Indeed, strength is a funny thing. It may not always seem like it’s there, but when it’s all you have left, the caliber of it will surprise the hell out of you.

If I can survive the past few months – hell, past few weeks alone – I think that by now, it’s safe to say that I can go through anything and come out on the other side of it.

And that’s why I’m taking on NaNo this year again. 50,000 words, 30 days. Ninth manuscript in my hands. Will edit Book 6 and work on the script version of Book 2 simultaneously. Why? Because I can.


Whew. Now what?

So. The screenplay is finished.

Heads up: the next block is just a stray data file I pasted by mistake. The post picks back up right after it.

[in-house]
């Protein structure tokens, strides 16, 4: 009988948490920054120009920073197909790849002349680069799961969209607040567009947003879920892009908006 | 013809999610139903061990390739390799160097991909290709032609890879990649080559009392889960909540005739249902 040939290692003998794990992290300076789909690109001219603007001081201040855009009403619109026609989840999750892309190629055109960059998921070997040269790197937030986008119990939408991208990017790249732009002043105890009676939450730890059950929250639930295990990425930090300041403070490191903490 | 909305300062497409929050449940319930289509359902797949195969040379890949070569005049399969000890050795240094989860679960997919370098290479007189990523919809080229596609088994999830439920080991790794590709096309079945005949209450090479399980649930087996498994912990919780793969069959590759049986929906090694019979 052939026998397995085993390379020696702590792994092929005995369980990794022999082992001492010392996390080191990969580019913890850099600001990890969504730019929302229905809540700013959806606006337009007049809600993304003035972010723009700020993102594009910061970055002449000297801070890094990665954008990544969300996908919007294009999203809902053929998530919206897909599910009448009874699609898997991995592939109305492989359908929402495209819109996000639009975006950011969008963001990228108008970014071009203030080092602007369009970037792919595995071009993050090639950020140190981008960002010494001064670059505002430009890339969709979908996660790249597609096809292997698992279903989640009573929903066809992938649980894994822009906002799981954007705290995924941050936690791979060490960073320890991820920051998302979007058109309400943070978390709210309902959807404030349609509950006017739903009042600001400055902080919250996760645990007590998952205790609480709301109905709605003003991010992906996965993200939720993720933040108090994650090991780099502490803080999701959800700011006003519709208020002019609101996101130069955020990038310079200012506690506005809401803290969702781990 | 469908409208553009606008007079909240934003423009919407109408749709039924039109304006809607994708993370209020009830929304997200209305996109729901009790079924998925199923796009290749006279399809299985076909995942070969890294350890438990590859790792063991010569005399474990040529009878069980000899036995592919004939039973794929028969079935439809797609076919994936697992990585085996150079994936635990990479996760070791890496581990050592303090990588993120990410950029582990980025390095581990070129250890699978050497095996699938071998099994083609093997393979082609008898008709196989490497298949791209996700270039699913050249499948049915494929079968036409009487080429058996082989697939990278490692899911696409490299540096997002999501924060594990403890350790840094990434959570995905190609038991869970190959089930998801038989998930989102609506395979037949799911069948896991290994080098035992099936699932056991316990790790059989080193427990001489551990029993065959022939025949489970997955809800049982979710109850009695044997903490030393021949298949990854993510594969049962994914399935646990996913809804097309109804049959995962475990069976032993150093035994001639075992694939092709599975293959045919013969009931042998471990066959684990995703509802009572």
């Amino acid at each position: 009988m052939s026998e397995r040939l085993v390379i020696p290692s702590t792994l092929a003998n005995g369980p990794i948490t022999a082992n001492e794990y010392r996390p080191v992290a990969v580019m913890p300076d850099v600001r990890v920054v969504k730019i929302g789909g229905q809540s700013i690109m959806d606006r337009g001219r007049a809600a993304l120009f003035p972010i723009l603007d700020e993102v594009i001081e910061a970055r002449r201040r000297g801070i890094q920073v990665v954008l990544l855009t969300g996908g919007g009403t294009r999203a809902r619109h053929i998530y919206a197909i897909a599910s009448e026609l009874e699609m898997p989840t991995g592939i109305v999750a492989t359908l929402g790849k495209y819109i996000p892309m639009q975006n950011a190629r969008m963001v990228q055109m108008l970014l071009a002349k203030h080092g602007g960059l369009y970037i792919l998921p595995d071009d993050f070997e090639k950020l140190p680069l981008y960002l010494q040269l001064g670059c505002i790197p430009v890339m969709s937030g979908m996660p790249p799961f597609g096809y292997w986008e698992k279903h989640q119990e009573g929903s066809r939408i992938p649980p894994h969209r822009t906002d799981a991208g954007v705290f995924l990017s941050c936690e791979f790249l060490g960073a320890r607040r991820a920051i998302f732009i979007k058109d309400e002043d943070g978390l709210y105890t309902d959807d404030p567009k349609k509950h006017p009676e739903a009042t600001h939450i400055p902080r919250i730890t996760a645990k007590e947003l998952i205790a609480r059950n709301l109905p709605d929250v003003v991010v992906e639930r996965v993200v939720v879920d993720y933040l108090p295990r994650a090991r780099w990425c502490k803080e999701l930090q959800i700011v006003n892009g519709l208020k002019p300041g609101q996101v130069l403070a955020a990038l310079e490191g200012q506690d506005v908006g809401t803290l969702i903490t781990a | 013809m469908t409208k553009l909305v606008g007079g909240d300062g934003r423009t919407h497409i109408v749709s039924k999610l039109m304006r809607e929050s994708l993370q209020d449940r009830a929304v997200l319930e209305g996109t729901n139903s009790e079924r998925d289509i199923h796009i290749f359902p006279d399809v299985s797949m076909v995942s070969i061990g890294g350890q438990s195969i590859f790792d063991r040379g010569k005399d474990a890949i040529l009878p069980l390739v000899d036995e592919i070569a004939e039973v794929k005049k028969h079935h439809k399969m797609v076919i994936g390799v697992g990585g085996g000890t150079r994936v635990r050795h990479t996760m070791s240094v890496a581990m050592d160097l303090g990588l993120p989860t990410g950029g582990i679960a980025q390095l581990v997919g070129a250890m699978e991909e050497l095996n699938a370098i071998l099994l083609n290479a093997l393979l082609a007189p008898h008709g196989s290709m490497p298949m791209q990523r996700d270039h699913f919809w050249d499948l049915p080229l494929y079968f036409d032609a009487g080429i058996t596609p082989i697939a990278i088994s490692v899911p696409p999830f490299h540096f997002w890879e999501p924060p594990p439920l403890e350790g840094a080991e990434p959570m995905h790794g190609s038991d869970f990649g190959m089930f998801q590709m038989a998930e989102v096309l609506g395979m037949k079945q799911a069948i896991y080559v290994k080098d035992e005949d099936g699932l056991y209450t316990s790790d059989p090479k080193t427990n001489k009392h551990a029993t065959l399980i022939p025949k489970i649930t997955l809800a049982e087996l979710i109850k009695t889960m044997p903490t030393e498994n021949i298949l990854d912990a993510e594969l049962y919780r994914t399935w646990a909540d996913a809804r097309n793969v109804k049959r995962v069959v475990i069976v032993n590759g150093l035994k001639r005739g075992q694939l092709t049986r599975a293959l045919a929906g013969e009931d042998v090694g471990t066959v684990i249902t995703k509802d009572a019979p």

*sigh of relief*

I’m a little surprised at how it turned out. This is still the first draft; I’ve not subjected it to an editor, and I’ve written the entire thing in shooting style, which is only permissible if you’re going to direct. Which I’m not. But it makes for very good reading; it’s very visual, especially considering that the camera angles effectively tell you how to see a scene.

This is, in a certain sense, the key difference between the novel version and the screen version: a screenplay doesn’t give you as much flex of imagination as the novel. Screenplays are much more direct.

Now, of course, this begs the question of how I feel now that I’ve done a new style of writing that I was, prior thereto, unfamiliar with.